No one bakes a ham just like the ones at the nationwide chain called “Honey Baked Ham.” That hasn’t stopped people from trying, however, and one of our favorite resources, who lends considerable talent to the effort, is our “knock-off queen,” recipe detective Gloria Pitzer. Here is her version of that honeyed ham.


1/4 cup, dark corn syrup
1 pound, honey
2/3 cup, butter

In a small, heavy saucepan combine the three ingredients. Bring to a boil. Stir constantly over just enough heat to keep the mixture at a very gentle boil for 15 minutes. Remove the glaze mixture from high heat, but keep the mixture warm – just barely simmering – over hot water in the top of a double boiler (so it won’t harden while ham is cooking, between bastings). Cook’s Note: If you don’t have a double boiler, place the glaze mixture in a heat-proof mixing bowl, over (but not in) a saucepan containing a couple of inches of simmering water.

Preheat the oven to 350 degrees. For half of a semi-boneless, fully cooked ham (approximately 4 to 5 pounds), place the ham cut-side down in a shallow baking pan. Score the fatted sides of the ham in a diamond pattern, inserting a whole clove in the center of each of the scored sections (“diamonds”) of the fat. Place the prepared ham in the preheated oven, and baste the surface of the ham with the simmering glaze, using about 3 tablespoons of the mixture, every 10 minutes for 1 hour and 15 minutes (at 350 degrees), or until the honey glaze becomes candied but not overly browned. [It will harden while cooling.]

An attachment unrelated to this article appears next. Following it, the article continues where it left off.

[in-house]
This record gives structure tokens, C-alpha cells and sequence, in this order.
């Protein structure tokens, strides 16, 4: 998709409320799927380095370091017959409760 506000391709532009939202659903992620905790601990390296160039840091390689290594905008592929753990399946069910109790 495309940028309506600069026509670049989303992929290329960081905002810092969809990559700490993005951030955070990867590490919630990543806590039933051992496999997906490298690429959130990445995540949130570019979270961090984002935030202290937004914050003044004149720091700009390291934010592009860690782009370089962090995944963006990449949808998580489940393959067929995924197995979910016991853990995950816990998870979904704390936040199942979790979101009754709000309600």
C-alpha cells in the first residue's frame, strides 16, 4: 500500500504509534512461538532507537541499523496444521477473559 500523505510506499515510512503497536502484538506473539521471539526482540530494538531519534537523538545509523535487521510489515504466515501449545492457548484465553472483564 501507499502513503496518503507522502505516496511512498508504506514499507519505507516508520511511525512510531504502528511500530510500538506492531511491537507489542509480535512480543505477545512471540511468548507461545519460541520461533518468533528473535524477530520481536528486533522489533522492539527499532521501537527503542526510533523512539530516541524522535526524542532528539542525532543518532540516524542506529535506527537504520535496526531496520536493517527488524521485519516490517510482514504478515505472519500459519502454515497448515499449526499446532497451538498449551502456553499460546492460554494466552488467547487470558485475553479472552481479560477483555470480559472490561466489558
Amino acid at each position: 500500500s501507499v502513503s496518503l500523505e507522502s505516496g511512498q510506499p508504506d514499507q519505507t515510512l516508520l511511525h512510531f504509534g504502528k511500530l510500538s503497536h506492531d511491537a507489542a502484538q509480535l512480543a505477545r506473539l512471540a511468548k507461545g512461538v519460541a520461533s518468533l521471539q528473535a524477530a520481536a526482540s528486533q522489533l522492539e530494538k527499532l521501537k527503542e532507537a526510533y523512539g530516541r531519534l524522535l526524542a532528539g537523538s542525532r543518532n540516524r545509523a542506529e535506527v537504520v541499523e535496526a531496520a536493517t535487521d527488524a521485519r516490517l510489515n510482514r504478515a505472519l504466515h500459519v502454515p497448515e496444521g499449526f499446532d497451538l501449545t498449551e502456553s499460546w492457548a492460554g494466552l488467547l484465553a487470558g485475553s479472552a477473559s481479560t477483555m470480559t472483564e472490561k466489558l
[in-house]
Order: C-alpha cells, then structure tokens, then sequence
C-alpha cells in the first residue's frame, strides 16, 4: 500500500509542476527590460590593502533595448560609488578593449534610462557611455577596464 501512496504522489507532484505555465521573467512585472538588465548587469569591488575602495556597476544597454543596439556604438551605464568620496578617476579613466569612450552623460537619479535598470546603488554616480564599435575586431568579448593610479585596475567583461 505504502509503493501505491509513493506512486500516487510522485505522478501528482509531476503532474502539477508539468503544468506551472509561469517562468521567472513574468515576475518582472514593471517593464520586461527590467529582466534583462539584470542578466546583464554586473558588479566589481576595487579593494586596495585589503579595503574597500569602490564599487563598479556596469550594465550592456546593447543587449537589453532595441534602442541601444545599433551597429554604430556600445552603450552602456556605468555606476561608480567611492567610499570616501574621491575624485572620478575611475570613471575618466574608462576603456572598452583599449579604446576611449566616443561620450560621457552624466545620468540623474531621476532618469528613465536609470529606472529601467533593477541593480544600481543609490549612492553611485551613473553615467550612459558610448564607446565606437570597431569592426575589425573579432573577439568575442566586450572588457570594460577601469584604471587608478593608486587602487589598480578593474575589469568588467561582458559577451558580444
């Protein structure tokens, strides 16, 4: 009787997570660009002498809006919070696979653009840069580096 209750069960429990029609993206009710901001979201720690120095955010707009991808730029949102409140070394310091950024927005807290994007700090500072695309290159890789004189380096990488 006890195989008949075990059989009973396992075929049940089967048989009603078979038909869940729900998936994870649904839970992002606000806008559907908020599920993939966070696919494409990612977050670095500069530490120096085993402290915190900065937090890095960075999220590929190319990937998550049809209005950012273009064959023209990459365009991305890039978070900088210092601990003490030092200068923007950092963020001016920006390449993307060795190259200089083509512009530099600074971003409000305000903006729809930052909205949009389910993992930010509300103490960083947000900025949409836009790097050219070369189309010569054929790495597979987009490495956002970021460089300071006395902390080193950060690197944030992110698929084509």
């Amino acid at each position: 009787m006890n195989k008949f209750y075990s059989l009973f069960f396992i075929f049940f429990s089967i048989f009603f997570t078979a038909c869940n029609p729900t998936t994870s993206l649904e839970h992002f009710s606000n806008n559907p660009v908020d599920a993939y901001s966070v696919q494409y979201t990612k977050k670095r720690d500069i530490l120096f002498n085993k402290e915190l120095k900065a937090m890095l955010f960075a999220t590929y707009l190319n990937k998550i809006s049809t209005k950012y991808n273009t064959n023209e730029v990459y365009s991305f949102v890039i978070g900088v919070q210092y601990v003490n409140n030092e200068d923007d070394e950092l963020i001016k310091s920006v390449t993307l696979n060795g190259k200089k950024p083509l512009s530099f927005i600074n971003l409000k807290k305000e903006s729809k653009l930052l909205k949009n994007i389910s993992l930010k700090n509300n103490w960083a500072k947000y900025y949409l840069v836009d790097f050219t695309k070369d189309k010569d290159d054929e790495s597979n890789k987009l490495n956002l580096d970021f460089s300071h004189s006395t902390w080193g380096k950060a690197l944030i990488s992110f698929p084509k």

At end of the baking time open the oven door, and turn on the broiler heat just to candy the honey coating of the ham. Alternatively, use a propane torch (like the one used to melt the sugar on top of crème brulee) to candy the honey crust. Allow the ham to stand for 20 minutes before carving.

COOK’S NOTE: Allow one-half pound of ham per serving.